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Working With Design Patterns: Facade

  • February 21, 2008
  • By Jeff Langr
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Introduction

A software system is never a perfect thing. Developers almost always must balance system quality with demand. The software must be shipped; therefore, developers must proceed with what they think is the most appropriate design.

Developers also know much more about the actual use of the software once it ships. This effect is highly evident when they build a system that requires publicly exposed programmatic interfaces, or APIs (application programming interfaces). The primary goal of an API is to allow multiple parties to re-use the software product.

If only one party intends on ever using software modules, developers don't talk about a "public API" so much, and they don't spend a lot of time ensuring that it's as well-defined and forward thinking as possible. Things are still within their control, and thus easy to change. But, once an API is out of the bag—once other developers have begun to consume it—developers lose a lot of the ability to control it.

Case in point: the unfortunate design of the Java date and calendar classes. The getter methods (getMonth, getYear, and so forth) on the java.util.Date class, introduced in Java 1.0, have been marked as deprecated since version 1.1. I recall some mumbling from Sun about an internationalized date solution, and how the Date class wasn't it.

Sun couldn't change the Date class without breaking many applications, as it was already in heavy use. So, it introduced the heavyweight Calendar class to help resolve the problem, adding support for international applications. The resulting design is difficult at best. I've encountered countless shops that created a simpler solution by building a wrapper classes around Java's date-related library classes.

The wrapper classes these teams built are facades (also typed as façades, but the former is easier to type on a US keyboard). A facade, in software design terms, is an interface intended to simplify a more complex API. Introducing a facade simplifies conceptual understanding within a system, and thus helps keep maintenance costs low. It also allows increased flexibility by encapsulating the specific APIs that hide behind the facade.

The ProcessBuilder API, introduced in Java 2 SE 1.5, is another Sun solution that often promotes the introduction of a facade. (The ProcessBuilder class provides capabilities similar to the Runtime class that's always been a part of the Java class libraries.) Obtaining output from a command line application that writes to the console requires creating a separate thread, and two threads to obtain stderr output in addition to stdout.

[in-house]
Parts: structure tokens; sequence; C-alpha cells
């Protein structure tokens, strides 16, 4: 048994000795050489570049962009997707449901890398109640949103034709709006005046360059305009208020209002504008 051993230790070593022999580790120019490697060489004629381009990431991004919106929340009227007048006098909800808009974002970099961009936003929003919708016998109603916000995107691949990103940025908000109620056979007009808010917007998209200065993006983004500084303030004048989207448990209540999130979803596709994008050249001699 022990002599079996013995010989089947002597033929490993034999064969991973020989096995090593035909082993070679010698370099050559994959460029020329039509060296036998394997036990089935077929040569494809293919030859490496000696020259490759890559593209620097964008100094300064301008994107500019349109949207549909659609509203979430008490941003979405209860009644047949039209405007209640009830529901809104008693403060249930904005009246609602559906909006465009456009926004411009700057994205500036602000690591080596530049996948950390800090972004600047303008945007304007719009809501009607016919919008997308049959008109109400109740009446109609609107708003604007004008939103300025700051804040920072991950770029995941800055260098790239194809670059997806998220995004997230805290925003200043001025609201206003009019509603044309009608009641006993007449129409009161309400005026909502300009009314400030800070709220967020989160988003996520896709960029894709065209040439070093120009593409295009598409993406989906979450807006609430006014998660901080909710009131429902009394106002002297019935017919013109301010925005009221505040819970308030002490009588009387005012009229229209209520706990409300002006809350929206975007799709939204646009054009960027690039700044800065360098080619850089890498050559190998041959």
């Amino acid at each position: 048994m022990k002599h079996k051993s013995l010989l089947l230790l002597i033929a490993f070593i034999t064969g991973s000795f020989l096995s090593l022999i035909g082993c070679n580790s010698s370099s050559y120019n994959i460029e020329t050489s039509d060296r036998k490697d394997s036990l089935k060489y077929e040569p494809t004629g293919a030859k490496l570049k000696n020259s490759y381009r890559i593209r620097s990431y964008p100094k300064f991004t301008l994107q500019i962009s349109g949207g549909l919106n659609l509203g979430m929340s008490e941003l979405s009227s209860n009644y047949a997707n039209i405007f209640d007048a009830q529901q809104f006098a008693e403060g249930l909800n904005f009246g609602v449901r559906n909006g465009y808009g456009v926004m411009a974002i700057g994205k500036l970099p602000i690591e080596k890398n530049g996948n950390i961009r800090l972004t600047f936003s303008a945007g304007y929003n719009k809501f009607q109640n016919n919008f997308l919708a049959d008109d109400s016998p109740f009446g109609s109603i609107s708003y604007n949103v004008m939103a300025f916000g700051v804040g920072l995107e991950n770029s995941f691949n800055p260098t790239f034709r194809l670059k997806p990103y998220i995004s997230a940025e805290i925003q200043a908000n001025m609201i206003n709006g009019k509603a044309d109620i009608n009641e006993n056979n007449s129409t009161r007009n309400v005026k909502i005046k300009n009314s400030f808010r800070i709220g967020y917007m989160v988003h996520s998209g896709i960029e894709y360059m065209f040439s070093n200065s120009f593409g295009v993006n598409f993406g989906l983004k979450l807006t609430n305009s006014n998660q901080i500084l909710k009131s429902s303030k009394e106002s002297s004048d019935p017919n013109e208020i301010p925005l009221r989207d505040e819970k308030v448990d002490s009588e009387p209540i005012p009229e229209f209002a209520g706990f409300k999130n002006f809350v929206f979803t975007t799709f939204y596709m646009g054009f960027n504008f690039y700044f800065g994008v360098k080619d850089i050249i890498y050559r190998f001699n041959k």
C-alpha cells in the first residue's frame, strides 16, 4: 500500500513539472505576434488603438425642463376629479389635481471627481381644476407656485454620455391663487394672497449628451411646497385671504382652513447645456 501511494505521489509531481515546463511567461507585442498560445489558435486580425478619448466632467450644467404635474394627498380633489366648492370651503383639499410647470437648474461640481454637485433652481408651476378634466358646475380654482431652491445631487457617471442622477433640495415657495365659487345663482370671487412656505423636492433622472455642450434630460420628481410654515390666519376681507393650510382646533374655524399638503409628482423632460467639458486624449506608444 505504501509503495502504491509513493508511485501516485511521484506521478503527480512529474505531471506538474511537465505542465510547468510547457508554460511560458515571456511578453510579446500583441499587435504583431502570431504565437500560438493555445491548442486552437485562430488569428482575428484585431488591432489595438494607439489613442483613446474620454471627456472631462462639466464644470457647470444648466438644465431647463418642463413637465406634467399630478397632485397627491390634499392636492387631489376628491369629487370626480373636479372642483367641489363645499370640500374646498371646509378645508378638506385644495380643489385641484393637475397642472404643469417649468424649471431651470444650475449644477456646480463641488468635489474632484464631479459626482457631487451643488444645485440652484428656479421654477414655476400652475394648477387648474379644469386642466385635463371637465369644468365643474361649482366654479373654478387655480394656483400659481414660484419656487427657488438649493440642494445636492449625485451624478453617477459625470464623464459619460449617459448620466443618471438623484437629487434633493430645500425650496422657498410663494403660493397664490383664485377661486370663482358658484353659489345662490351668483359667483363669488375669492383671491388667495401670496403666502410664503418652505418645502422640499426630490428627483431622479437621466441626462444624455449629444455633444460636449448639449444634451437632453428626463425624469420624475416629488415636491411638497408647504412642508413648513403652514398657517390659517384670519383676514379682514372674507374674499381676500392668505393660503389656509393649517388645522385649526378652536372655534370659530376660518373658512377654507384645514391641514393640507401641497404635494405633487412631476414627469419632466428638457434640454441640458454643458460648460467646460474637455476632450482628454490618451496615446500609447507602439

As a programmer who simply wants to execute a command and grab its output, I find the API for ProcessBuilder too involved. Still, the design choice for ProcessBuilder is appropriate, because it supports ultimate flexibility. For example, I might want to do something special with the stdout thread for a command that produces voluminous output. But, most of the time, I want to bury all of that thread complexity behind a facade.

The Command class (see Listing 1) is a facade that simplifies interaction with a ProcessBuilder object and the Process objects it creates.

Listing 1: Command.

import java.io.*;

public class Command {
   private String[] command;
   private Process process;
   private StringBuilder output = new StringBuilder();
   private StringBuilder errorOutput = new StringBuilder();

   public Command(String... command) {
      this.command = command;
   }

   public void execute() throws Exception {
      ProcessBuilder processBuilder =
         new ProcessBuilder(command);
      process = processBuilder.start();
      collectOutput();
      collectErrorOutput();
      process.waitFor();
   }

   private void collectErrorOutput() {
      Runnable runnable = new Runnable() {
         public void run() {
            try {
               collectOutput(process.getErrorStream(),
                             errorOutput);
            }
            catch (IOException e) {
               errorOutput.append(e.getMessage());
            }
         }
      };
      new Thread(runnable).start();
   }

   private void collectOutput() {
      Runnable runnable = new Runnable() {
         public void run() {
            try {
               collectOutput(process.getInputStream(), output);
            }
            catch (IOException e) {
               output.append(e.getMessage());
            }
         }
      };
      new Thread(runnable).start();
   }

   private void collectOutput(InputStream inputStream,
      StringBuilder collector) throws IOException {
      BufferedReader reader = null;
      try {
         reader =
            new BufferedReader(new InputStreamReader(inputStream));
         String line;
         while ((line = reader.readLine()) != null)
            collector.append(line);
      }
      finally {
         reader.close();
      }
   }

   public String getOutput() throws IOException {
      return output.toString();
   }

   public String getErrorOutput() throws IOException {
      return errorOutput.toString();
   }
}




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